Before I became a speech & language therapist, I worked for two years as a special education aide. Those two short years were enough to learn just how undervalued and underestimated a paraprofessional or special education aide can be in terms of their role in a child’s progress. Often I was assigned elsewhere while a student went to speech therapy or other related service providers, and even when I was present it was somewhat rare a service provider brought me into the activity and taught me the strategies I could be using to help my student. Of course, there are days I am guilty of being inattentive to personal care assistants (PCA’s) as well, but when I’m at my best, I strive to make the most of a student’s aide/support person. That’s because I’ve seen firsthand how much a student’s progress can skyrocket simply by teaching *one* strategy or giving them *one* task to complete with the student prior to the next week’s session. Below are some of the strategies I’ve found immensely successful:
a) Teach a simple visual, verbal, or tactile cue for the sound I’m targeting to the aide. Ask if the aide can work on the target sound (ideally daily for only a few minutes each day) with the child.
b) Give a copy of the adapted book you worked on in speech therapy to the aide. Ask the aide to read the book with the student during break periods, transitional periods where the student is otherwise not too occupied, and/or quiet reading times. Provided additional adapted books that haven’t yet been read in therapy if desired. Make sure to discuss the target words or concepts in the adapted book(s).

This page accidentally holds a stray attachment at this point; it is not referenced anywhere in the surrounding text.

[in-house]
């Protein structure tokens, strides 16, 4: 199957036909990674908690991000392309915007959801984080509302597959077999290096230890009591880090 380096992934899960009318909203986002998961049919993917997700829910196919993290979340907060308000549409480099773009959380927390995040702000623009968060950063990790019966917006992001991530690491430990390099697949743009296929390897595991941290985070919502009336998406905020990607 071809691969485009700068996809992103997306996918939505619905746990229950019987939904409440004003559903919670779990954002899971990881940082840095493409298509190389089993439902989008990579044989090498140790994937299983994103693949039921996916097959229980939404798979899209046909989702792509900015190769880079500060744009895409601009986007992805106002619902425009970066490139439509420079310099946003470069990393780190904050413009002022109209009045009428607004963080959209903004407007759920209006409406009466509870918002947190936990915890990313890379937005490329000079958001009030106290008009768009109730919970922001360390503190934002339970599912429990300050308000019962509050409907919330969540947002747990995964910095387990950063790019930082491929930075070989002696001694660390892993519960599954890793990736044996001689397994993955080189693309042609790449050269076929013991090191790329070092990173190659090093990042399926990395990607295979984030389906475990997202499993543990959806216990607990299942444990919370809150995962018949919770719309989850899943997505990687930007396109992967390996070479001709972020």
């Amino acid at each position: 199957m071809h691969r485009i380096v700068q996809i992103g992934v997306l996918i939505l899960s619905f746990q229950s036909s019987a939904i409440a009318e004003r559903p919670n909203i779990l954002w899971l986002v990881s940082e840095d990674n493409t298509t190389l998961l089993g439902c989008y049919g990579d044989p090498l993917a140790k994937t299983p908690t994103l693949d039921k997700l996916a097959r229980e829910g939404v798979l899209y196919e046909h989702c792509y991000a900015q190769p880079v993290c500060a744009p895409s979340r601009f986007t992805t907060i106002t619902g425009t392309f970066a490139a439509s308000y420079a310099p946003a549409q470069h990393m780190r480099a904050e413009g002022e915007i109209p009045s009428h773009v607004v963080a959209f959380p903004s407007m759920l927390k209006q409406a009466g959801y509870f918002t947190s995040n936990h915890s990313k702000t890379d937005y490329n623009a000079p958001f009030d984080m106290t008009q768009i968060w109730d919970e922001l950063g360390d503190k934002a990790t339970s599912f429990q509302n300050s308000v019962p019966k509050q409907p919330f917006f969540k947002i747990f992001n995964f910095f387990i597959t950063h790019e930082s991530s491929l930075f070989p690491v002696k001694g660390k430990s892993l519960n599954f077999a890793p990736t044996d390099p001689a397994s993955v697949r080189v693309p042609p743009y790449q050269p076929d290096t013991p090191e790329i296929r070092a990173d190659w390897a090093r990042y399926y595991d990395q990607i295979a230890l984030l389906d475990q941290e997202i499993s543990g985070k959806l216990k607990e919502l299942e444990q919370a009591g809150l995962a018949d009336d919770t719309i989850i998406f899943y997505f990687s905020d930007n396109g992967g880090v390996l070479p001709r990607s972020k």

c) If you are trying to teach a minimally verbal student to use a target word (or phrase, or picture to exchange,etc.), discuss what you are working on with the aide and ask him/her to elicit production in various natural situations (using “want” to request lunch foods or a favorite toy, for example).
d) Most obviously and importantly, include the aide or PCA in the activities you are doing during sessions! This person spends a huge amount of time with your student, often the entire school day, and they have immense potential to change your student’s life!
Long blog post short: Special Education Aides and Paraprofessionals matter! Don’t neglect them.